Craft brewing contributing to Summit County coffers
Ryan Summerlin May 17, 2012
What Napa Valley is to wine, Colorado is to craft brews – at least that’s the word among beer aficionados and brewers. According to a study by the University of Colorado Boulder’s Leeds School of Business released April 24, Colorado craft brewers contribute approximately $446 million to the state economy each year. “Craft brewers are on a double-digit growth trajectory,” said John Carlson, Executive Director of the Colorado Brewers Guild, which commissioned the study. “Explosive growth continues to have a huge economic effect on the state, with no sign of slowing down.” Among Colorado’s 139 licensed craft brewers are Summit County’s own Backcountry Brewery, Dillon Dam Brewery, Pug Ryan’s Steakhouse & Microbrewery and the Breckenridge Brewery – with High Country demand for craft beer as strong as ever. “We have experienced growth this past year to our current maximum capacity of 2,400 barrels per year as we began distribution of our product throughout Summit County and along the Front Range,” said Charles Eazor, owner of the Backcountry Brewery, which now has brews on tap at 28 other bars and restaurants. In fiscal terms, he announced “revenues each month that are solidly above the same period last year.” The Backcountry Brewery signed a lease for additional space this month, making it possible to increase output to 6,000 barrels a year and begin bottling product. “The added capacity will also enable us to expand our Front Range presence,” he said, calling the move “an interim step to our plans to establish and build a larger scale production brewery within the next two years. …Bottom line is that we have much more demand for our product than we can accommodate and we are committed to growing to serve that demand.”In Dillon, Pug Ryan’s is currently putting the final touches on a 2,700-foot expansion that began last September and includes new restaurant seating, renovated restrooms, a west-facing deck with sunset views and a two-story brew facility with five new brew tanks. “We worked through the Dillon Urban Renewal Authority to get land next to the existing brewery to make the expansion possible,” said Pug Ryan’s president Travis Holton. The new setup will allow for a 300% increase in brewing capacity and expanded distribution of the brewer’s signature canned craft beers throughout the Front Range and Colorado. On May 4, the Dillon Dam Brewery took home two medals for the first time from the 2012 World Beer Cup in San Diego, Calif. While their Sweet George’s Brown Ale earned a bronze, it was the Art of Science Schwarzbier – a last minute entry that Brewmaster Cory Forster prepared using a recipe by Art Ballah, the grand prize winner of the Dam’s homebrew contest last November – that took the gold. “It’s a phenomenal beer,” brewery spokesperson Barbara Richard said. “It’s got magic in it.” “There’s been a shift,” said Dillon Dam co-president George Blincoe. “People are really interested in craft beer. When we first opened in 1997 through about 2007… everybody was trying to make the best pale ale. There’s a lot of experimentation right now in craft beer. An explosion of new beer styles are being tasted and tried.” Rather than expand distribution, the Dam Brewery is focused on having enough in stock to satisfy local demand. “We run out of our prime beers in the wintertime because we’re selling more beer than we can produce,” Blincoe said. Eazor attributes the increasing popularity of craft brews to the facts that they are, “brewed on a smaller scale” and “generally fermented longer, with greater attention to flavor, fullness and variety” than mass-produced brews. “Most craft beer is designed to be enjoyed for its flavor and consumed slowly,” he said, “not to be pounded down one after the other as a session drinking experience.” Because they are local or at the very least regional, craft beers are “brewed by independent business owners that are in tune with their customers on an almost personal basis,” he added. “Each beer is a personal representation of the brewery and its brewer(s).” On June 23, Summit County brewers will serve up their craft beers at Marina Park in Dillon with other members of the Colorado Brewers Guild as part of the second annual Summit of Bluegrass and Blues.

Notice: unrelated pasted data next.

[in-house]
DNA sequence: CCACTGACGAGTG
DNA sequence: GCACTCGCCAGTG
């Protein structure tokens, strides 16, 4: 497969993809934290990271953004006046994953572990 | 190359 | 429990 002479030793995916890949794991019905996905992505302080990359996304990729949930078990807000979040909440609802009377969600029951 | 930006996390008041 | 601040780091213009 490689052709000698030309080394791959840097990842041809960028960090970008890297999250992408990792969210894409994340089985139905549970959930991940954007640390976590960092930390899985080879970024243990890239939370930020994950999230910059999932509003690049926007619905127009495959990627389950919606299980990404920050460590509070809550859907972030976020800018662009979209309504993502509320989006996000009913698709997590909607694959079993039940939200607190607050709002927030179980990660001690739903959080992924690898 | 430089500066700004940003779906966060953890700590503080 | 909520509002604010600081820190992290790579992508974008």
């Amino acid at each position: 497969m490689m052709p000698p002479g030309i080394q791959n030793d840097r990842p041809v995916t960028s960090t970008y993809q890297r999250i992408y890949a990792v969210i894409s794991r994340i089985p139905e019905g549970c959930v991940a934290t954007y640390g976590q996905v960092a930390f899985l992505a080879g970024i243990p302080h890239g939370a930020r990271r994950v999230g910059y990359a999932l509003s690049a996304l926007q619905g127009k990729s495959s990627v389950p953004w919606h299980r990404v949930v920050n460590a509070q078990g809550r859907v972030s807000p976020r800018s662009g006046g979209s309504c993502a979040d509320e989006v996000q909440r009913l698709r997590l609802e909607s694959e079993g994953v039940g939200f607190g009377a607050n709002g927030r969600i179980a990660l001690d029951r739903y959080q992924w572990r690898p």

There’s something unappealing about drinking good wine directly from the bottle, but somehow canned microbrews, a recent and long-awaited phenomenon, are another story, especially if downed while basking on the baffle of a raft or settling into a backcountry hut at the end of a day’s adventure. Once seen as a packaging method fit only for lowbrow brews, the canning trend continues to catch on among microbrewers, with reasons ranging from portability, quality and lower transportation costs to environmental stewardship.Cans protect beer from both light and oxygen, thereby preserving quality, explains the Lyons-based Oskar Blues Brewery, which started what they like to call the “Canned Beer Apocalypse” ten years ago when they put their Dale’s Pale Ale in a can, becoming the first brewer in the U.S. to brew and can its own beer. Others like to refer to the movement as the “Canned Beer Revolution.””From a carbon footprint and carbon mile standpoint, cans are much lighter and easier to transport,” said Travis Holton, president of Pug Ryan’s brewery in Dillon. Pug Ryan’s started canning its brews in 2004, a decision made in part based on conversations with Oskar Blues. “Cans are easier to recycle, much easier than glass,” he added.”I personally love canned craft beer,” one-time local Shanan Sussman said, because they’re “easy to carry and can be crushed to a compact size if, say, you’re out on a trail.” Still, “the experience is definitely different,” admitted Jocelyn Newhouse, another former Breckenridge local. “I usually end up pouring the beer into a glass if the option is available – might have something to do with the correlation between cans and not-so-good beers.” Indeed, the perception of canned beer as inferior lingers in some circles. A common misconception is that cans impart a metallic taste to beer. In fact, the water-based coating on modern cans prevents this from happening. The coating “eliminates any perceived aluminum taste from back when consumers drank their dad’s PBR,” Holton said. Outdoor enthusiasts were among the first to embrace canned microbrews. “In the summer on trips, I tend to reach for cans rather than bottles,” said Summit County visitor, Cindy Mar. “They’re easier to tote and the metal protects the beer from light, which helps keep its quality intact.” Furthermore, “Cans are welcome where glass is not – at the beach, the river and the backcountry,” Holton said; “cans go everywhere.” More than anything, however, what Pug Ryan’s president originally liked was the fact that “the overall presentation was unique, though now it’s becoming a regular big deal throughout the industry,” he noted. Pug Ryan’s currently offers Morningwood Wheat and Pallavicini Pilsner in cans, with Over the Rail Pale Ale slated to hit shelves canned this June. According to CraftCans.com, 183 U.S. craft brewers in 44 states now offer microbrews in cans. In April, Fort Collins-based New Belgium Brewery unveiled their new Shift Pale Lager, a lightly hopped session beer available only in 16 ounce cans. The release coincides with a mobile app that can be used to locate New Belgium vendors, share photos and, best of all, to “set your clock-out alarm as a ‘work is done’ reminder” so that “the post-shift Shift drinking can begin.” New Belgium is the third largest craft brewery in the U.S. Other brews in their canned line include Fat Tire, Sunshine and Ranger IPA. “If you went back six or seven years, there was some debate about whether craft beer drinkers would accept beer in cans,” said New Belgium Brewery spokesperson Bryan Simpson. “We’ve passed that point. There’s no looking back. More and more craft brewers are doing it and it’s an accepted medium for what we do.”